Commentary Two: This is a commentary from producer Trevor Albert and actress Elizabeth Hurley. It's a mixture - sometimes Albert takes the lead in the discussion, occasionally Hurley does, and sometimes they sort of interview one another. There's some periods of silence during the commentary but for the most part it's an interesting and fun track. Hurley doesn't do much talking, but she does pop up at times for some entertaining comments. Albert's left to do much of the talking and he does a pretty capable job at carrying the track on his own, bouncing back and forth between a discussion of the actors and the locations as well as some of the obstacles during filming. Both commentary tracks aren't among the best recent tracks I've listened to, but both may be worth a listen for fans of the movie.

Basketball Extended Sequence: A funny little extended sequence with the announcers of the basketball scene, who just keep going on and on making up silly statements about the game at hand till they collapse in laughter.

HBO Making Of: Bedazzled: Although I've never been much of a fan of the HBO promotional features, there's been the occasional funny one. This one isn't particularly informative - it mainly talks about the story, but in a fun, entertaining way. Hurley hosts the documentary and takes us into the interviews - featuring Ramis, Fraser and more. Occasionally pokes fun at the usual "promotional documentary" formula, as well.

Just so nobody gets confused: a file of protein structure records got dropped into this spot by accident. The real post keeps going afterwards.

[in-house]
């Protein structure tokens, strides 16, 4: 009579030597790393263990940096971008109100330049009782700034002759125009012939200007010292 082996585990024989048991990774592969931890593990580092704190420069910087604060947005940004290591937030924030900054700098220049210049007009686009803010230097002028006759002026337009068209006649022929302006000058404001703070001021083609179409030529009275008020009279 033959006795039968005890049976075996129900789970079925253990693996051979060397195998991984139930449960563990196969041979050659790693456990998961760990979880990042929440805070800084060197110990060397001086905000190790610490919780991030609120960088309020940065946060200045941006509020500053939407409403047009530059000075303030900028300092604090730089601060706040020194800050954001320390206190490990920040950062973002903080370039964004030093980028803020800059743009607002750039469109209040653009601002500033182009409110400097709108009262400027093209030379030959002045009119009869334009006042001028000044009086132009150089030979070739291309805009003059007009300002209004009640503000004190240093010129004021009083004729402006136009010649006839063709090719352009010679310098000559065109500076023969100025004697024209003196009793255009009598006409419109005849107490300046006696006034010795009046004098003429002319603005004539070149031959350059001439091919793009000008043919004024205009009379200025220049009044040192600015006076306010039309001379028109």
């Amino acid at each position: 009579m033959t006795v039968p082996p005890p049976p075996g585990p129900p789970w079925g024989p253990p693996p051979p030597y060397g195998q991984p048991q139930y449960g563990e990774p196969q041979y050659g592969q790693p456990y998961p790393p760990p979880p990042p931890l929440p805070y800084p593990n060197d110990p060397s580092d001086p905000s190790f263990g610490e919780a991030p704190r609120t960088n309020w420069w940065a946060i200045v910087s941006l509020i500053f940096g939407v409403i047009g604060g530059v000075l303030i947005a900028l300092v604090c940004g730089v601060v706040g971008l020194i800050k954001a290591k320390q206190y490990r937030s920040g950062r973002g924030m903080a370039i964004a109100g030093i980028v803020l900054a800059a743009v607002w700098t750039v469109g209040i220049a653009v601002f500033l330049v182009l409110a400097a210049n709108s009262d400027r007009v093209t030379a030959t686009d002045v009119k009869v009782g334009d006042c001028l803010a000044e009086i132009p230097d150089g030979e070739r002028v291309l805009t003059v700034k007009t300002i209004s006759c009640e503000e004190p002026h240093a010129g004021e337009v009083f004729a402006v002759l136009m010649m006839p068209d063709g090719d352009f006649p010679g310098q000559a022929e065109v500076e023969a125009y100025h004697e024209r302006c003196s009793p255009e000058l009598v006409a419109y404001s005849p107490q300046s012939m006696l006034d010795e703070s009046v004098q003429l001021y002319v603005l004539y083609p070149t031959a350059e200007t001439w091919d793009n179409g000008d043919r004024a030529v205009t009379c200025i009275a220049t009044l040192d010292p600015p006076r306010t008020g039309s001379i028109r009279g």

Ads: The film's theatrical trailer, 3 TV spots and the music promo.

Still Galleries: There are 3 still galleries that feature conceptual artwork - much of which is very nicely done and fun to look through.

Scoring Session 1 & 2: With picture-in-picture, we get to see the composer and orchestra making the music for two scenes in "Bedazzled".

"Bedazzling Designs With Deena Appel: This is a short featurette where costume designer Deena Appel (she also did the "Austin Powers" movies) takes us through her challenges in coming up with the designs of the many, many costumes that had to be used for both Hurley and Fraser in "Bedazzled".

Nuon-Features: Although I can't comment on these features since I don't have a nuon-enhanced player, Fox has at least jumped into the possibilities for that currently small audience - according to the press release, this offers users with Nuon players the ability to jump to different Hurley costumes in the movie as well as trivia and more.

THX Optimode: THX Optimode Audio/Video tests.

Final Thoughts:

Positive: Although "Bedazzled" never quite reaches it's full potential, but Fox's excellent DVD package is still certainly worth a look.

Negative: No real concerns or complaints - audio and video quality is excellent, and the DVD provides a very nice compliment of extra features.